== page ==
Does your speech therapy recommendation include cognitive linguistic exercises?
Cognitive linguistic therapy is often required after a patient has suffered some sort of a brain injury that has affect their powers of speech. Rebuilding the ability to speak in a patient can be a frustrating process, whether they have to start from scratch or simply try to improve certain small problems that have arisen after an injury. That is why the patience of a trained professional can be a welcome addition to the home rehabilitation process.
Cognitive-linguistic training does not only include work with a patient for the sake of simply improving their speech capabilities. It may also be about helping the patient to find ways to re-integrate into society. Focus may be put on things such as how to function and communicate in a work environment once a patient reaches that point in their recovery.
Cognitive-linguistic training can take many different approaches depending on the nature of the problem that the patient is struggling with. They may have to work from the beginning to improve reading and speech skills simultaneously. In other patients where the ability to read is unfettered, the goal will be to translate the written word into audible speech once again.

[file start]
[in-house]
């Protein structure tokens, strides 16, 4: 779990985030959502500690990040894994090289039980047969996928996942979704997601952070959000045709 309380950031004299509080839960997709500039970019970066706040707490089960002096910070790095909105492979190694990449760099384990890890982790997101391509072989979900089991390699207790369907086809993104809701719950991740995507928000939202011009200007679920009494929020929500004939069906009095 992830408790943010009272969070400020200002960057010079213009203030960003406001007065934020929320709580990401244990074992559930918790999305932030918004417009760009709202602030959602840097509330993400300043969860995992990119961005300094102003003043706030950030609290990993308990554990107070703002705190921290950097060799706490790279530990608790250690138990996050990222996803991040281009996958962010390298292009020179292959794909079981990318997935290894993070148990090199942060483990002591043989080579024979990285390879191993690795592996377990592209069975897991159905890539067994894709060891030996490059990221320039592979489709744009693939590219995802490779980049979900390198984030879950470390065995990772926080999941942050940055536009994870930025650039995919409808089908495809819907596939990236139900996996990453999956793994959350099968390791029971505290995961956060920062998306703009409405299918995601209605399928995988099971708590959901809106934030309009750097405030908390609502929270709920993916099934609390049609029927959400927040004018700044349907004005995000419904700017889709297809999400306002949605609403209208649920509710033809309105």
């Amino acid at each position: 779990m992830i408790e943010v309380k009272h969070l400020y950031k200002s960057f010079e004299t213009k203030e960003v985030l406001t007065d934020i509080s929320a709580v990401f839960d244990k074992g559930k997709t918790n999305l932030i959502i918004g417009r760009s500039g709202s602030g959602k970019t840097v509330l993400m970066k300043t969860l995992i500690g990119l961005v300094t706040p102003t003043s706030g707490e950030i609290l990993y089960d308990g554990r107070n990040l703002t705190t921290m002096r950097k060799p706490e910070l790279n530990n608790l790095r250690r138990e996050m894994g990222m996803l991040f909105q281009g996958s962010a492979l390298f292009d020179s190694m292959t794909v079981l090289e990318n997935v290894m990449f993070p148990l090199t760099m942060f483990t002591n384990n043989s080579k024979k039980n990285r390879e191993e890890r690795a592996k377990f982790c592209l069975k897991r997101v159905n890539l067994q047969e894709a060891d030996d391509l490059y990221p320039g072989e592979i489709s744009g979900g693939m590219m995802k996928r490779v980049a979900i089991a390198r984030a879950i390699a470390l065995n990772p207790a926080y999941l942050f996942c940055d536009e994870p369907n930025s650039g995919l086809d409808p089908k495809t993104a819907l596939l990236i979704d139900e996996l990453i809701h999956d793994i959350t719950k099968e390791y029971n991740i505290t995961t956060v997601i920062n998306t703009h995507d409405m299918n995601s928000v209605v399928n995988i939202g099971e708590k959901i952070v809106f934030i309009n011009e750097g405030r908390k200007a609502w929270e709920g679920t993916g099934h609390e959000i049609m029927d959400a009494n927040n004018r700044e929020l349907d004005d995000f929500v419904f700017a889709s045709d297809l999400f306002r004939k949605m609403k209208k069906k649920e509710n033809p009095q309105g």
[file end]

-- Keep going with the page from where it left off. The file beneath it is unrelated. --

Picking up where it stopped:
Work during therapy may include exercises to improve both phonemic and phonetic challenges. Phonetic challenges are those where a patient has a problem physically producing a certain sound. A phonemic disorder is when a patient can't tell the difference between certain sounds. Often, these two problems will present together and the cognitive linguistic therapy will be designed to improve the ability of the patient to hear the differences between verbal sounds and to produce them accurately.